After a long hiatus, Adam Smith Lives! is back! As the school year ramps up, it’s time to think again about how intellectual history informs our lives today. A good deal has happened in the history of ideas since the ASSAs in January. But rather than promote the Summer Institute and the HES Annual conference (both terrific) in this returning post, I’ll begin to connect my new position in The Jepson School of Leadership Studies with economics.
Economists today typically conceptualize what we do in terms of individuals. Self interest is, after all, about the self. Choices are made by individuals. But many of the interesting problems we tackle actually have to do with how a bunch of ‘selves’ come together and interact as a unit, a group or a polity. Public choice economics has done the very important service of reminding all that policy is made by individuals motivated like the rest of us to look after the self. With David Levy, I’m now working on experts and expertise. One of our key themes is that experts and leaders are self motivated. They’re also, and this not surprisingly comes from Adam Smith, sympathetic. Sympathetic with each other, the group that matters to them most, first. Sympathetic with clients, as well.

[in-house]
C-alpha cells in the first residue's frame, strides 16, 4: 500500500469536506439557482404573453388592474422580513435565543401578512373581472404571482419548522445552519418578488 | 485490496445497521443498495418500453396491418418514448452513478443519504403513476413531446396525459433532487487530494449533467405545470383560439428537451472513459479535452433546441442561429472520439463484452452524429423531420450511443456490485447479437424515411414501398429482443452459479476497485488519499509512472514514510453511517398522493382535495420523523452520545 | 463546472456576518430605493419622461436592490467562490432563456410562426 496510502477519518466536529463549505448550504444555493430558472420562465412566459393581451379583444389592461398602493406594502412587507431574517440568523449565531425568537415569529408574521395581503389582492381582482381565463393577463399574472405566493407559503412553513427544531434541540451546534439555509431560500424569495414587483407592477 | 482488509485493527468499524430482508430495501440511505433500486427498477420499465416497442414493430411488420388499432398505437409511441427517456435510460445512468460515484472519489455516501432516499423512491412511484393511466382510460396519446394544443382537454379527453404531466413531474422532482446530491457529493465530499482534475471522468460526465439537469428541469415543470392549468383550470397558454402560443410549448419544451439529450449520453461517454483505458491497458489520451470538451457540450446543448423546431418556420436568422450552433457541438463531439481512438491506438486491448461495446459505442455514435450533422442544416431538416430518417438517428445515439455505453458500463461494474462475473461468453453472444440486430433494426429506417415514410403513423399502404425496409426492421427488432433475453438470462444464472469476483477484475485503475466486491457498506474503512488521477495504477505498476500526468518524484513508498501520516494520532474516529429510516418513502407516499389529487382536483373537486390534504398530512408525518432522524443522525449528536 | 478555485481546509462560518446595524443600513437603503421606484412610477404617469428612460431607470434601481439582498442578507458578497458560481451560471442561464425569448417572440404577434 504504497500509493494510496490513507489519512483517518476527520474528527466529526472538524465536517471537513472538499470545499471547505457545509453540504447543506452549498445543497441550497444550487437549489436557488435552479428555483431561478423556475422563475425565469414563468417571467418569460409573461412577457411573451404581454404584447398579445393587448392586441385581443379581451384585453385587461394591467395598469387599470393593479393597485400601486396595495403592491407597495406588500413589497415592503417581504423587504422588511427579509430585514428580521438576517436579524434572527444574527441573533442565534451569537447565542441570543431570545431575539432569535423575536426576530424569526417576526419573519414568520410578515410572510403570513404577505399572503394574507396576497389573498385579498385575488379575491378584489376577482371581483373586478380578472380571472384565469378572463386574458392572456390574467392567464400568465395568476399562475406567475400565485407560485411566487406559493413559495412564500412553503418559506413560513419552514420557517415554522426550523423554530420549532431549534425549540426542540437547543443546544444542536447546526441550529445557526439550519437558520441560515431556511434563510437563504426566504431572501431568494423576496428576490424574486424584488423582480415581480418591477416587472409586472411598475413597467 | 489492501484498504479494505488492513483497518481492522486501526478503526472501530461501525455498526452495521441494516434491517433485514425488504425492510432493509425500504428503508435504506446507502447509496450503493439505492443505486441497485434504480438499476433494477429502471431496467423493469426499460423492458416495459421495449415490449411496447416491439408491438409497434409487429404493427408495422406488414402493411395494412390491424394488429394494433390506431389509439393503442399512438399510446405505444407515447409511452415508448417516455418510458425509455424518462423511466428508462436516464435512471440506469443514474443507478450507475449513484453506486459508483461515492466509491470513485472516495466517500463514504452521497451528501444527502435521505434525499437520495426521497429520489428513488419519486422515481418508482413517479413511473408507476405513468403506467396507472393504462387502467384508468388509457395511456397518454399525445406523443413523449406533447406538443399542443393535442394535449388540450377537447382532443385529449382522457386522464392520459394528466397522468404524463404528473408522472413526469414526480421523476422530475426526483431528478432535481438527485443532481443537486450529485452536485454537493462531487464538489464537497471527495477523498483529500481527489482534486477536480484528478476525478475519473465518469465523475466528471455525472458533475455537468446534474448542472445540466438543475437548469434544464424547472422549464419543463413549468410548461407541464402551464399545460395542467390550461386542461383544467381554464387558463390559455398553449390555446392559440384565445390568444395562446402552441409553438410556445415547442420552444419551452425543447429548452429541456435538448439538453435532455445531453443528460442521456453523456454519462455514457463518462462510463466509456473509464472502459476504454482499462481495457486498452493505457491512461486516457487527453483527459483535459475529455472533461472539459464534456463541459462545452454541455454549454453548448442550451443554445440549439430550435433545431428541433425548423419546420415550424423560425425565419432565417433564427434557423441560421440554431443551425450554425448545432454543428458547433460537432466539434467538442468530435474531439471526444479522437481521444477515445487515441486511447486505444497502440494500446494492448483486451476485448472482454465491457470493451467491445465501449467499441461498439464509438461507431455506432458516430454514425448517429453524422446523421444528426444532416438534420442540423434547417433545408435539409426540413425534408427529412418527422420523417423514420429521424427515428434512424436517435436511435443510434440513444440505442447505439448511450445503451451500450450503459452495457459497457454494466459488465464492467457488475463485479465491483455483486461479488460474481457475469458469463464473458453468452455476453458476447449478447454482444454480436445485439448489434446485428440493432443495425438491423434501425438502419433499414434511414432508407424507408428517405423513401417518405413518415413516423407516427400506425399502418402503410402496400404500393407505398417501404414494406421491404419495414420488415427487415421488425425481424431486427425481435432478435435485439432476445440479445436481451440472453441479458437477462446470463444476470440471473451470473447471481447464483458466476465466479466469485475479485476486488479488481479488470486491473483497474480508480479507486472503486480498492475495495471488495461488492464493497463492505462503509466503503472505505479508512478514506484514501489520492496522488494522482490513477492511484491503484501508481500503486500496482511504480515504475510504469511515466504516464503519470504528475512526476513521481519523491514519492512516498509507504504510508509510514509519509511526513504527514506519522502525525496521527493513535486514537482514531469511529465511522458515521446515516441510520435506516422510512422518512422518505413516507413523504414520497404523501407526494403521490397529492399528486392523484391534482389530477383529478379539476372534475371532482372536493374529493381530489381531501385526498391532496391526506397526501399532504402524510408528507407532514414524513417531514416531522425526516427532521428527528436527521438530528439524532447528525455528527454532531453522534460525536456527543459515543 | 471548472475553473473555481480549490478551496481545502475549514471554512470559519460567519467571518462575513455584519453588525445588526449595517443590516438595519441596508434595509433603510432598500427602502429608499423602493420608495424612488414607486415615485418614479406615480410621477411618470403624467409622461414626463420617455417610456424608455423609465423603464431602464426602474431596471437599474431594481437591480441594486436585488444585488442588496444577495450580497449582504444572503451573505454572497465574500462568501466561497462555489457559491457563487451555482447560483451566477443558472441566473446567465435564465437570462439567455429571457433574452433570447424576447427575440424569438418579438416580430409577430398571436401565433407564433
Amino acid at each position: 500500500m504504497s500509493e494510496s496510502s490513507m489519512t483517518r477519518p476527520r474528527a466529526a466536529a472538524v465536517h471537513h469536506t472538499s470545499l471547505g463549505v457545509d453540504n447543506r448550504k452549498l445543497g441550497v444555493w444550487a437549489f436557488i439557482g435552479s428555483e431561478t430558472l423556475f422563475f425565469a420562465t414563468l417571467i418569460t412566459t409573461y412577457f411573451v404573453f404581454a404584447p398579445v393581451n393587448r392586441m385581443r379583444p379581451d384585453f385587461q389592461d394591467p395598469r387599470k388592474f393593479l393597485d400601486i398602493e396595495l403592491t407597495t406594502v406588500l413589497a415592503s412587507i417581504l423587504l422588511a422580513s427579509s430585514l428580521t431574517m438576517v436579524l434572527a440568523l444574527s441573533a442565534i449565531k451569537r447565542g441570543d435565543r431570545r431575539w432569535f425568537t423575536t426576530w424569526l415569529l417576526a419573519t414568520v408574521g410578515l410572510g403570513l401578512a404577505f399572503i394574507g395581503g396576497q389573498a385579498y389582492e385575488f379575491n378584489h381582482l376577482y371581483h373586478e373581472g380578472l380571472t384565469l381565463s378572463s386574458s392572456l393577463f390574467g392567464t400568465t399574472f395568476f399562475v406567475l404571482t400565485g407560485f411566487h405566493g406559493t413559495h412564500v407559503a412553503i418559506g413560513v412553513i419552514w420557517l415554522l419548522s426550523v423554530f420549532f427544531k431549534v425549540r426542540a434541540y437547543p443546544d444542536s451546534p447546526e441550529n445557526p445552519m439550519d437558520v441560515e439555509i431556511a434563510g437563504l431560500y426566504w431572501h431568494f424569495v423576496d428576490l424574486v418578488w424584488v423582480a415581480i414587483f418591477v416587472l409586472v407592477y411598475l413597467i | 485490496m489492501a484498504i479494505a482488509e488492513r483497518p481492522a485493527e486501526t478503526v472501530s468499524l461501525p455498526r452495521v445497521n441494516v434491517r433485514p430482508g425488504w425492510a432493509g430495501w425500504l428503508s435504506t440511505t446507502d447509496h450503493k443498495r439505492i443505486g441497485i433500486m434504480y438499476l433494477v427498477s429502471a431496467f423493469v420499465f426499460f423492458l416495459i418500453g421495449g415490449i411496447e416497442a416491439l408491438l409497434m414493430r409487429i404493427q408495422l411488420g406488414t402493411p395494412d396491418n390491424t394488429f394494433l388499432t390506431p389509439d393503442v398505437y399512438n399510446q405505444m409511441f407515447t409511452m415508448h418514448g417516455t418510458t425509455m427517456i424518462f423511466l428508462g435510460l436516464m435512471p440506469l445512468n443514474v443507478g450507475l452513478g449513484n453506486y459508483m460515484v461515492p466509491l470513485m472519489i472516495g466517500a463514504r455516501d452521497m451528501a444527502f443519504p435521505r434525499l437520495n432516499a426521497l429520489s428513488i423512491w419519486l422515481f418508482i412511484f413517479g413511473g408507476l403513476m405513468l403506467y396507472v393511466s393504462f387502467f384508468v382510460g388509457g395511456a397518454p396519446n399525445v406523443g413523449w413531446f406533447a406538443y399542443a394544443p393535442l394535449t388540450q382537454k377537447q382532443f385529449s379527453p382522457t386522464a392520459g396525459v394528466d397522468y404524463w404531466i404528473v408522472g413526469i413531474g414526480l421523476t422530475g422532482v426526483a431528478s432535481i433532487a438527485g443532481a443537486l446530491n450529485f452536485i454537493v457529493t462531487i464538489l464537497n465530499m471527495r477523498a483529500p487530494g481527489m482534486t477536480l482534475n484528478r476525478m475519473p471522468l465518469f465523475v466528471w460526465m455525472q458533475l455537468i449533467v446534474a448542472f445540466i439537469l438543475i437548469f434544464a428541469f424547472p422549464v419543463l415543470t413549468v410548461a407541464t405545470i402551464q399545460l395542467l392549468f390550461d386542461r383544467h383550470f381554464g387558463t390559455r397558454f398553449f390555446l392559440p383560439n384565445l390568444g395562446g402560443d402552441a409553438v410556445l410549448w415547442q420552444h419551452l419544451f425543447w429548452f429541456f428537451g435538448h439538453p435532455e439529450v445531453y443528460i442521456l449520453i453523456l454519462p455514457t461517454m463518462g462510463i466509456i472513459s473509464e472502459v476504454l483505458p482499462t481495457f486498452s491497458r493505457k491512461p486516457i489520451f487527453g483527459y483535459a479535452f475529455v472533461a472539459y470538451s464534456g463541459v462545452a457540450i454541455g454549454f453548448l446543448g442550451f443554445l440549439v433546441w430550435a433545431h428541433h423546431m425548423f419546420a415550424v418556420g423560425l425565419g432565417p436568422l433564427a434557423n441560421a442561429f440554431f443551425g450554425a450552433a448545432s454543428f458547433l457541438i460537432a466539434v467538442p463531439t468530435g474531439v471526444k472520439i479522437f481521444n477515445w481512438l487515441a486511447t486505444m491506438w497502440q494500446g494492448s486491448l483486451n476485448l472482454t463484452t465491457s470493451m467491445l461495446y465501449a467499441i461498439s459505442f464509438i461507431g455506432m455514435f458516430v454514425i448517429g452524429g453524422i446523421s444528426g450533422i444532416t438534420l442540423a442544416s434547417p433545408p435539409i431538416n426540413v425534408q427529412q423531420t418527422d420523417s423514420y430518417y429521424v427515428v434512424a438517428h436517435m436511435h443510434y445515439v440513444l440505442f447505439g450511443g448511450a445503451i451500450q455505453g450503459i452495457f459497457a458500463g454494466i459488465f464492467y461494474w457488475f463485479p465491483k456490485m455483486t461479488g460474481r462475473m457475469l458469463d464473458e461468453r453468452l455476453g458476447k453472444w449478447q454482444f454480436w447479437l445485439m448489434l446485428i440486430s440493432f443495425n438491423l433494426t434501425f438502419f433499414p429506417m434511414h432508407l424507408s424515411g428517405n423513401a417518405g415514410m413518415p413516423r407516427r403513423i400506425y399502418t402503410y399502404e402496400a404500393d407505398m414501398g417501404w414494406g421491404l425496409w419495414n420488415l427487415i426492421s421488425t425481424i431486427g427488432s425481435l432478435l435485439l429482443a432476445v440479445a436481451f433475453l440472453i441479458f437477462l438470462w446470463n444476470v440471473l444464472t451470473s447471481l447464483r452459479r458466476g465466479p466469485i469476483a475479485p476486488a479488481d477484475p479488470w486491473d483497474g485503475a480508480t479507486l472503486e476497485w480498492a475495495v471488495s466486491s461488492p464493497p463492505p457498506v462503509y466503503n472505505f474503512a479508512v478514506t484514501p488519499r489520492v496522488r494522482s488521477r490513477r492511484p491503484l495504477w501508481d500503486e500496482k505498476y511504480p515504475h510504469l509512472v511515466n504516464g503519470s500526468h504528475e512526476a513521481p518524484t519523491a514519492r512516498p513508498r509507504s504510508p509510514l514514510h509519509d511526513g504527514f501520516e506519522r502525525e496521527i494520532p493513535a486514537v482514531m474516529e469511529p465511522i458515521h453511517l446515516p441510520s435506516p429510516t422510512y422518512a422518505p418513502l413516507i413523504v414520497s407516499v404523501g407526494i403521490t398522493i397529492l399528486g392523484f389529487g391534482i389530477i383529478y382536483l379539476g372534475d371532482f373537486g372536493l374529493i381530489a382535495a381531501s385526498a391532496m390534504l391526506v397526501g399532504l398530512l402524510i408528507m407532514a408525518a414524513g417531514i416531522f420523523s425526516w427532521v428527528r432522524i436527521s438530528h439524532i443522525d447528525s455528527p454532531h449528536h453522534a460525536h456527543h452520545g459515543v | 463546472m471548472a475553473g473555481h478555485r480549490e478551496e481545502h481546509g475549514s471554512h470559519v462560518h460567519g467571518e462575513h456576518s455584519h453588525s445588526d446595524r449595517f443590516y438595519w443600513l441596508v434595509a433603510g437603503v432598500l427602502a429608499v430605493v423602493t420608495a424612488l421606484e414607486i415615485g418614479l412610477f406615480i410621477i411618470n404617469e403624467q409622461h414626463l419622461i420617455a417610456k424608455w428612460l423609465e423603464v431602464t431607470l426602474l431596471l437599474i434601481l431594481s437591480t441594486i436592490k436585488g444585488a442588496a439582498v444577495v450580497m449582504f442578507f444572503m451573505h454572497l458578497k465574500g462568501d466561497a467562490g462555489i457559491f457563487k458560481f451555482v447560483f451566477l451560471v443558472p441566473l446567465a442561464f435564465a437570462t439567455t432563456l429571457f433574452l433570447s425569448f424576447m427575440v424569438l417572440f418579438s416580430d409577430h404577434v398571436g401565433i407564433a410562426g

But how do we move from the self to the group? To the extent that economists study this problem, one insight has emerged over and over again. Conversation, discussion, language – whatever we call the means by which we interact – is a key to facilitating exchange and other cooperative behavior. Frank Knight, the last great economist to think and write about the value of conversation for leadership, wrote in the Ethics of Competition that “The problem of social action is almost wholly a problem of leadership.” (p. 349). He insisted on the value of discussion amongst equals: “The idea of free society is that social problems should be settled in their large outlines by discussion in which all normal adults participate equally, and in further detail by leadership intelligently chosen by all through public discussion and leading with the moral consent and co-operation of the masses.” (p. 352)
Leadership might be regarded as a facilitating mechanism, a way to help the discussion take place -- the leader talks? the leader talks first? the leader enforces rules of collegiality and respect throughout the conversation? Interesting experimental possibilities abound.